The genus Tigridia was established by Jussieu from the tiger or rather leopard-like spotting of the flowers. The flowers are indeed very remarkable, and though they are of very short duration, never lasting more than one day, they are produced in such abundance in succession as to compensate for this defect; one plant will continue flowering for two or three months in succession, and during the whole of that time will make a splendid figure in the garden.

The flowers on the plate are:

  1. Tigridia pavonia. Common Tiger-flower.
  2. Rigidella flammea. Flame-coloured Rigidella.
  3. Ferraria divaricata. Spreading-anthered Ferraria.
  4. F. uncinata. Hook-leaved Ferraria.

Print 5 – Watsonia

This plate’s second bulbous flower species is named after the famous Dutch Botonist Maria Sybilla Merian.

  1. Watsonia brevifolia. Short-leaved Watsonia
  2. W. Meriana, var. punicea. Sybilla Merian’s
  3. W. humilis, var. Dwarf Watsonia variety.
  4. W. aletroides. Aletris-flowered Watsonia.
Watsonia -Jane-Loudon-Bulbous-Flowers

Prints 6 -10 Galiolis, Tritania & Iaxia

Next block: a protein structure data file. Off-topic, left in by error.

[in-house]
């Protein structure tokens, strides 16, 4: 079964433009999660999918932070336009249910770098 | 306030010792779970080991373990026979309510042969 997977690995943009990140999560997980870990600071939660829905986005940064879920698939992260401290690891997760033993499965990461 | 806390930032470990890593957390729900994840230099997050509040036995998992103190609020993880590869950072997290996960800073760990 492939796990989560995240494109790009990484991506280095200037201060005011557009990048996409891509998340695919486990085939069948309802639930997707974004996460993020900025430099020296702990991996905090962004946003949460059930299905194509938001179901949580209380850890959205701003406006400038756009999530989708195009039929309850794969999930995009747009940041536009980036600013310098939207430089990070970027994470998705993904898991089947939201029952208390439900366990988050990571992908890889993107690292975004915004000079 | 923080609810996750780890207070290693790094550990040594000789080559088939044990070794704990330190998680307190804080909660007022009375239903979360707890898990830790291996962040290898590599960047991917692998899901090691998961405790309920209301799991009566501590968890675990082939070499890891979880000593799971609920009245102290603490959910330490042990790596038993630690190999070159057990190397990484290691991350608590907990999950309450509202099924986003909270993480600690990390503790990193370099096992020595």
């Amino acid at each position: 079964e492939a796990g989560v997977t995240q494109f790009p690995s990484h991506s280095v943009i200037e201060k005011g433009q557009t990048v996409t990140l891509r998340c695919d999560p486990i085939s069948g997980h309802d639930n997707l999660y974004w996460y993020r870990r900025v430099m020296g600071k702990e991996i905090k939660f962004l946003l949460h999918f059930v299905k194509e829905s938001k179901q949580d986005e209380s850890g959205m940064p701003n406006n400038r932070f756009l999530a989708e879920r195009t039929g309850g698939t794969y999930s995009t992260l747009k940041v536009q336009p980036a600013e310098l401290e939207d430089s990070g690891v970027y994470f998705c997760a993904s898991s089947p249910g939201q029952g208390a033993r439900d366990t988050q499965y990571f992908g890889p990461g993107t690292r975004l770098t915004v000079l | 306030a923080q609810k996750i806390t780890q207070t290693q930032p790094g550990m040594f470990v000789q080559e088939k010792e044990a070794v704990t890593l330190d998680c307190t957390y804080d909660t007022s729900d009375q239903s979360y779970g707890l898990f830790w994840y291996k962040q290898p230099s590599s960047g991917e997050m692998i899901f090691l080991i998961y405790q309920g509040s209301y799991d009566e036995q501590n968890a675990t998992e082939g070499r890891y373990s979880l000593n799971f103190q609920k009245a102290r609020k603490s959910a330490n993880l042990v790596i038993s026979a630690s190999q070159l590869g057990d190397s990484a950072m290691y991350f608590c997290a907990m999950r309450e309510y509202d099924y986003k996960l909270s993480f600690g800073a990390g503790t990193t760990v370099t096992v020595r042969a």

Print 6 Galdiolis

Jane Loudon prints of galdiolus.

  1. G. pudibundus. Blush-flowered Gladiolus.
  2. G. albidus. White Gladiolus.
  3. G. floribundus. Abundant-flowering Gladiolus.
  4. G. Mortonianus. Morton’s Gladiolus.
Vintage illustrations of galdioli

Print 7: Branching Gladiolis 2

More of Jane’s gladioli paintings.

  1. G. ramosus. Branching Gladiolus.
  2. G. tristis. Melancholy-looking Gladiolus.
  3. G. viperatus. Viper Gladiolus.
Branching Gladiolus

Print 8: Gladiolus 3

  1. G. Namaquensis. Namaqua-land Gladiolus.
  2. G. Psittacinus. Parrot Gladiolus.
  3. G. trichoremifolius. Thread-leaved Gladiolus.
  4. G. algoensis. Algoa Bay Gladiolus.
  5. G. Colvillii. Mr. Cohill’s Gladiolus.
  6. G. Watsonius. Mr. Watson’s Gladiolus.
Galdiolus 3

Print 9: Tritonia

Tritonia  (Flame Fressia) are small bulbous plants up to 80 cm, that appear in great numbers in spring. The leaves are fan-shaped. The flowers are shades of yellow, orange or brown, sweet-smelling, and give off a very strong fragrance, especially at night.